Consolidation in the China air market

Over the last few years, airline consolidation in China has gained momentum as major carriers seek suitable partners to withstand competitive challenges, including fuel costs, as well as to expand their market reach and speed entry into both the international and domestic markets.

The pace of consolidation was accelerated after the Civil Aviation Administration of China (CAAC) introduced new rules in July 2005, to further open the civil aviation industry to domestic investors, including private-sector investors, resulting in the establishment of more new Chinese airlines and creating morecompetition.

Excluding foreign airlines, China’s three leading carriers Air China Ltd, China Southern Airlines Company Ltd and China Eastern Airlines Corporation Ltd – popularly known as the ‘Big Three’ – and Cathay Pacific Airways, Hong Kong’s de facto flag carrier, are the principal players in the China market, whose air cargo is forecasted to rise 12 per cent to 4.45 million tonnes this year.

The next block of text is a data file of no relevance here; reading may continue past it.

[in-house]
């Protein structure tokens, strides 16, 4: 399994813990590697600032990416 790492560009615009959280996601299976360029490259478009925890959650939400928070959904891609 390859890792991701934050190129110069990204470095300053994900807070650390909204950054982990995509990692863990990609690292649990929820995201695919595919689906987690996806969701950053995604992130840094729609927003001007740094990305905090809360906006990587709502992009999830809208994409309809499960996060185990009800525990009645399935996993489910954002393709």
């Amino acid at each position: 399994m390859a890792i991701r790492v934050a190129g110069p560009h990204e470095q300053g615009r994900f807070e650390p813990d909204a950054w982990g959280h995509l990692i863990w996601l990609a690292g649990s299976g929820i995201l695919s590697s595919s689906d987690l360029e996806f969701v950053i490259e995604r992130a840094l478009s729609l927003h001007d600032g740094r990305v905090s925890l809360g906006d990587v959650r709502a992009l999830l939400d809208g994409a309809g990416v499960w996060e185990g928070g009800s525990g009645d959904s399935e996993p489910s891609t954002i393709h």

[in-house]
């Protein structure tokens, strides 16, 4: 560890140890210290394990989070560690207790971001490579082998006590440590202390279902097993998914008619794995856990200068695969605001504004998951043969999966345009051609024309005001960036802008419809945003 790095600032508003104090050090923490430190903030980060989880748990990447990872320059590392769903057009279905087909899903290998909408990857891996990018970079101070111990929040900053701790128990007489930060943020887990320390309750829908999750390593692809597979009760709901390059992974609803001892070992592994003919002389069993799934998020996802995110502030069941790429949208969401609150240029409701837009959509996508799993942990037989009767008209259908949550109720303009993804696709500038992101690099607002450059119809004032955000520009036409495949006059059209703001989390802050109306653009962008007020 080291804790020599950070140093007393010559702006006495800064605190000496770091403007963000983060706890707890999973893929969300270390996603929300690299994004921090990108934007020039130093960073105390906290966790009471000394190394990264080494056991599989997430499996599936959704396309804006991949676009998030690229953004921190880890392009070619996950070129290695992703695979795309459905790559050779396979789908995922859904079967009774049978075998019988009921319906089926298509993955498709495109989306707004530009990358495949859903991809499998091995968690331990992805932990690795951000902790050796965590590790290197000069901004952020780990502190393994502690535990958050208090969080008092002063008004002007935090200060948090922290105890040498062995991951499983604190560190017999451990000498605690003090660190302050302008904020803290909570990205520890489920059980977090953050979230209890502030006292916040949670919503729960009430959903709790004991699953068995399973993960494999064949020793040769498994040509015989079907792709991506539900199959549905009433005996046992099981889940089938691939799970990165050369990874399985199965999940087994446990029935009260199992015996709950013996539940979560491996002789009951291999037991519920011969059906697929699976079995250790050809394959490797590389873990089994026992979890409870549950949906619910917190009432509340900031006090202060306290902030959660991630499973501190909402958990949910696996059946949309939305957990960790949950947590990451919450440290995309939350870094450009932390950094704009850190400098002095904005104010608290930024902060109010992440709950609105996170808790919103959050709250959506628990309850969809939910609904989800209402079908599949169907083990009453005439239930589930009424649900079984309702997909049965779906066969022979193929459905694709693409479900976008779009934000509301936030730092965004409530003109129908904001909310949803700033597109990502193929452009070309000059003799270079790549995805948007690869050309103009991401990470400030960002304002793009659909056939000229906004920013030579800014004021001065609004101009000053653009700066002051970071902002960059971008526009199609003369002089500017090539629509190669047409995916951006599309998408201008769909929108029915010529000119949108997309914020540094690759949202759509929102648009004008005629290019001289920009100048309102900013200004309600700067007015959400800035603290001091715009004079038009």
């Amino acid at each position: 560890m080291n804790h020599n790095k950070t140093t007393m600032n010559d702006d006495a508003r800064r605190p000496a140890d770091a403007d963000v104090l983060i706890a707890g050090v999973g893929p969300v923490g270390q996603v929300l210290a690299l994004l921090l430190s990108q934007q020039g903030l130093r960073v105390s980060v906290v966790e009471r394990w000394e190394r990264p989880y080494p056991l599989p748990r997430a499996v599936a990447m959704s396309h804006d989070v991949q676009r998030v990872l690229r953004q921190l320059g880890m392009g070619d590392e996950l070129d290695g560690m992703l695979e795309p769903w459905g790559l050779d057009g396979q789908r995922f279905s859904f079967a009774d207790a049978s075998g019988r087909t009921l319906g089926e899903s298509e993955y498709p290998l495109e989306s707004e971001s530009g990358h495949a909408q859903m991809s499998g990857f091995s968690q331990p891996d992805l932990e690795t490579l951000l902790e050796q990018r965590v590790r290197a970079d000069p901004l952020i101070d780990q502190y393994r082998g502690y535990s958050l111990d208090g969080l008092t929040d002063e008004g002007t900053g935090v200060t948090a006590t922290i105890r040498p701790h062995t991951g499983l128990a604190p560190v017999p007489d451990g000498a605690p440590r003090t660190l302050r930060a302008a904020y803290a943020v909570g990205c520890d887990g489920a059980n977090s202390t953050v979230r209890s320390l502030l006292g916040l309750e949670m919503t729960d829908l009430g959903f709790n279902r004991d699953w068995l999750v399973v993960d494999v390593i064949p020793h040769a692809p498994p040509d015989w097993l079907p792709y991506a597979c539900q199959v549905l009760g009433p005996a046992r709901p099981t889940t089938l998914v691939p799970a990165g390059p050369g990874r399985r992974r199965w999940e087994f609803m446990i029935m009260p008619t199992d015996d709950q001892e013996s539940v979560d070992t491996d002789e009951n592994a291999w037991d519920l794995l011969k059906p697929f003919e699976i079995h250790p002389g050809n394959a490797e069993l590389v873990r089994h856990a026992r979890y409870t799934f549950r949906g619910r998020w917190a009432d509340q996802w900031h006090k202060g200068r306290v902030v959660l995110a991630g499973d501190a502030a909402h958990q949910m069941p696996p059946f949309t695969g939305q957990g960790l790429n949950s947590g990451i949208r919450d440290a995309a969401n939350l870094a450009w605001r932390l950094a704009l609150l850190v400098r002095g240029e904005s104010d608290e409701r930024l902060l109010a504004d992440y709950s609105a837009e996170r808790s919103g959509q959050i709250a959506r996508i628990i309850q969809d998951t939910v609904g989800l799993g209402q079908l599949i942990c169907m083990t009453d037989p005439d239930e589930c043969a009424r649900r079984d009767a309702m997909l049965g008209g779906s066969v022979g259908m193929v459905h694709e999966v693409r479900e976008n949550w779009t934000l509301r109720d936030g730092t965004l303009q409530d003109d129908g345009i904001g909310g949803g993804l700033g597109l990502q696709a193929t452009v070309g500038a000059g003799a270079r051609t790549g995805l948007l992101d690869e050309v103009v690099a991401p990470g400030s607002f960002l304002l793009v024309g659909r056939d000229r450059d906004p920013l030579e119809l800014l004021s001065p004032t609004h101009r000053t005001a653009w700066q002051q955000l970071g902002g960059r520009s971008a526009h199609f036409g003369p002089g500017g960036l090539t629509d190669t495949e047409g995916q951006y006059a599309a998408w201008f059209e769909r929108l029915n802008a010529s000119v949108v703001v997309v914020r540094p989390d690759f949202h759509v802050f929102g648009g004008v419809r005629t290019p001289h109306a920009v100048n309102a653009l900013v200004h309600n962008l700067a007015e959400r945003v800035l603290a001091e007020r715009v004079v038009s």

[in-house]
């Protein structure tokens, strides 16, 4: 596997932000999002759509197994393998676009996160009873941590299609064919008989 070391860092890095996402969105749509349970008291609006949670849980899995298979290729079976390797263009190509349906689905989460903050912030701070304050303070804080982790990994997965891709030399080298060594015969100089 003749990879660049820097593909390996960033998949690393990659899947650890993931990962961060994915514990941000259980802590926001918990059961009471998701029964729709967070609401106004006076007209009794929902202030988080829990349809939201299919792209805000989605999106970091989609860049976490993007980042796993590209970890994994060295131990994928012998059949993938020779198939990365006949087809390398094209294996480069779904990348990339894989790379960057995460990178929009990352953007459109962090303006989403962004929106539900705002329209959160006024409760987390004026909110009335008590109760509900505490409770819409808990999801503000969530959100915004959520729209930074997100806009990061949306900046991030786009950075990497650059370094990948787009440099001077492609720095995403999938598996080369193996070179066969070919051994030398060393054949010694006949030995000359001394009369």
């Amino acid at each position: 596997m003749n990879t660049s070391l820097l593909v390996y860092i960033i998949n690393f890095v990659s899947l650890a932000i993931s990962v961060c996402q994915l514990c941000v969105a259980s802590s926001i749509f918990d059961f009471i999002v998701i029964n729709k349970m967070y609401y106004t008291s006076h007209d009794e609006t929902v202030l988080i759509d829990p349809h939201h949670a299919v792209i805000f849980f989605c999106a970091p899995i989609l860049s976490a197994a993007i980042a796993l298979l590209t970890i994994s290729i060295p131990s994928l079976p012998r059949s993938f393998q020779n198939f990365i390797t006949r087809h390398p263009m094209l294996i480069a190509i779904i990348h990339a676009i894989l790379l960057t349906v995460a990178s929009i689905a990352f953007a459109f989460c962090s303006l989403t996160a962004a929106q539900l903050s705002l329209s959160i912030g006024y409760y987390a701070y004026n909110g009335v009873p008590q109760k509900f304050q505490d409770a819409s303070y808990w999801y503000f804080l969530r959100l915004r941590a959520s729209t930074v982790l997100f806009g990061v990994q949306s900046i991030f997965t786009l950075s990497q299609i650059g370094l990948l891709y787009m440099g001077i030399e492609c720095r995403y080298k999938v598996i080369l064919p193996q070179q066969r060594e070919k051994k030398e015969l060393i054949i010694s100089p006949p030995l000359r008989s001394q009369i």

Looking back four years ago, Air China and China Eastern, a majority stakeholder in China Air Cargo Airlines, attempted a merger of their cargo divisions, and despite reaching an agreement, they failed. History repeated itself when another proposal last year by the two carriers’ parent companies to merge also collapsed with Singapore Airlines taking on a spoiler’s role.

Over the same period, there was also speculation that China Southern would merge with a Chinese airline, but it did not happen. However, the airline recently formed a cargo joint venture with AirFrance-KLM.

“As at December 31, 2007, Air China, China Southern and China Eastern accounted for 28.2 per cent, 25.7 per cent and 21.4 per cent, respectively, of the total commercial air traffic (as measured in RTKs) handled by Chinese airlines”, an aviation official said.